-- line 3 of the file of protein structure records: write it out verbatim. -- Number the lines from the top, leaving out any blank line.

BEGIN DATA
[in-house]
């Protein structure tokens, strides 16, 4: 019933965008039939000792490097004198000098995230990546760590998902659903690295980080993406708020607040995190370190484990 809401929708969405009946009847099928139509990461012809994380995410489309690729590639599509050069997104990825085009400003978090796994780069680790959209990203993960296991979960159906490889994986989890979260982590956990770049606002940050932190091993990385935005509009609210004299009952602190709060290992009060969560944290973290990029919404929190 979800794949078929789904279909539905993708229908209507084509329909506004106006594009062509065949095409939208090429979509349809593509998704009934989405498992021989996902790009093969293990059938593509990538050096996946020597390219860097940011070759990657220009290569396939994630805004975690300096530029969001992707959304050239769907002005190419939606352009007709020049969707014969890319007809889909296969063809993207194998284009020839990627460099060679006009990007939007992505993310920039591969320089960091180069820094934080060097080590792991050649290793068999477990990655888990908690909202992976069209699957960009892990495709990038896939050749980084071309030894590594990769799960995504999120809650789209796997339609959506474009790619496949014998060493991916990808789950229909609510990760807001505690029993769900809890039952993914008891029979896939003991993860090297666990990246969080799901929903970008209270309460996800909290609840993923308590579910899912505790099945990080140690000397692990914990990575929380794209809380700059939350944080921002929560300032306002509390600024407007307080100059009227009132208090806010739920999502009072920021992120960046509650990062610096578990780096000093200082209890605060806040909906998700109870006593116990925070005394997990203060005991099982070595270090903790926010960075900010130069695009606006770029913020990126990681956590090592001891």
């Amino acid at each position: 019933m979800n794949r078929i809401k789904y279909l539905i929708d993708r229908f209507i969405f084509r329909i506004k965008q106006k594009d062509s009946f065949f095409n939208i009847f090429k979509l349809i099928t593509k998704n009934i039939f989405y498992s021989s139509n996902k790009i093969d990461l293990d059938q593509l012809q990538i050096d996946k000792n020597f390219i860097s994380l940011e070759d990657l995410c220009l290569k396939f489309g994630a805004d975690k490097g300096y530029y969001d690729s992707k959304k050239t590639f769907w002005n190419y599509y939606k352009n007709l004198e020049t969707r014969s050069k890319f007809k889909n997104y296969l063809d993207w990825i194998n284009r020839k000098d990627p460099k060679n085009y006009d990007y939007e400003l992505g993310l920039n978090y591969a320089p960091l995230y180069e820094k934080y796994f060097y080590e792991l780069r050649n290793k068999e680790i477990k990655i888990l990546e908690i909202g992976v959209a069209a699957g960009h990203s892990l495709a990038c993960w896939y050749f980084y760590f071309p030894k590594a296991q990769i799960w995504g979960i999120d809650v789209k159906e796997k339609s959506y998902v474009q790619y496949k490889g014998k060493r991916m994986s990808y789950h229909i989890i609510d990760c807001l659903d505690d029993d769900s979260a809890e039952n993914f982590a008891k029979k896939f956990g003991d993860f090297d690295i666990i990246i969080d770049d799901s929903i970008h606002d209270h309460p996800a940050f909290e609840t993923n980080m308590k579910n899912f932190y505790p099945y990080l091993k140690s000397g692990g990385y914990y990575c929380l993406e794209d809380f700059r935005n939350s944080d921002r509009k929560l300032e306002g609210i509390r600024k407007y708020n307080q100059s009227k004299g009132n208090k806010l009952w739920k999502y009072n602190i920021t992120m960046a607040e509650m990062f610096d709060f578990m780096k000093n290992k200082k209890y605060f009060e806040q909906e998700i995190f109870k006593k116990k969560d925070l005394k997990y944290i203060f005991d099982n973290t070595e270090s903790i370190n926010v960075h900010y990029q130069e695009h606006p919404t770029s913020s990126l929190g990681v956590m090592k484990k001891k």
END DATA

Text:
């Amino acid at each position: 019933m979800n794949r078929i809401k789904y279909l539905i929708d993708r229908f209507i969405f084509r329909i506004k965008q106006k594009d062509s009946f065949f095409n939208i009847f090429k979509l349809i099928t593509k998704n009934i039939f989405y498992s021989s139509n996902k790009i093969d990461l293990d059938q593509l012809q990538i050096d996946k000792n020597f390219i860097s994380l940011e070759d990657l995410c220009l290569k396939f489309g994630a805004d975690k490097g300096y530029y969001d690729s992707k959304k050239t590639f769907w002005n190419y599509y939606k352009n007709l004198e020049t969707r014969s050069k890319f007809k889909n997104y296969l063809d993207w990825i194998n284009r020839k000098d990627p460099k060679n085009y006009d990007y939007e400003l992505g993310l920039n978090y591969a320089p960091l995230y180069e820094k934080y796994f060097y080590e792991l780069r050649n290793k068999e680790i477990k990655i888990l990546e908690i909202g992976v959209a069209a699957g960009h990203s892990l495709a990038c993960w896939y050749f980084y760590f071309p030894k590594a296991q990769i799960w995504g979960i999120d809650v789209k159906e796997k339609s959506y998902v474009q790619y496949k490889g014998k060493r991916m994986s990808y789950h229909i989890i609510d990760c807001l659903d505690d029993d769900s979260a809890e039952n993914f982590a008891k029979k896939f956990g003991d993860f090297d690295i666990i990246i969080d770049d799901s929903i970008h606002d209270h309460p996800a940050f909290e609840t993923n980080m308590k579910n899912f932190y505790p099945y990080l091993k140690s000397g692990g990385y914990y990575c929380l993406e794209d809380f700059r935005n939350s944080d921002r509009k929560l300032e306002g609210i509390r600024k407007y708020n307080q100059s009227k004299g009132n208090k806010l009952w739920k999502y009072n602190i920021t992120m960046a607040e509650m990062f610096d709060f578990m780096k000093n290992k200082k209890y605060f009060e806040q909906e998700i995190f109870k006593k116990k969560d925070l005394k997990y944290i203060f005991d099982n973290t070595e270090s903790i370190n926010v960075h900010y990029q130069e695009h606006p919404t770029s913020s990126l929190g990681v956590m090592k484990k001891k």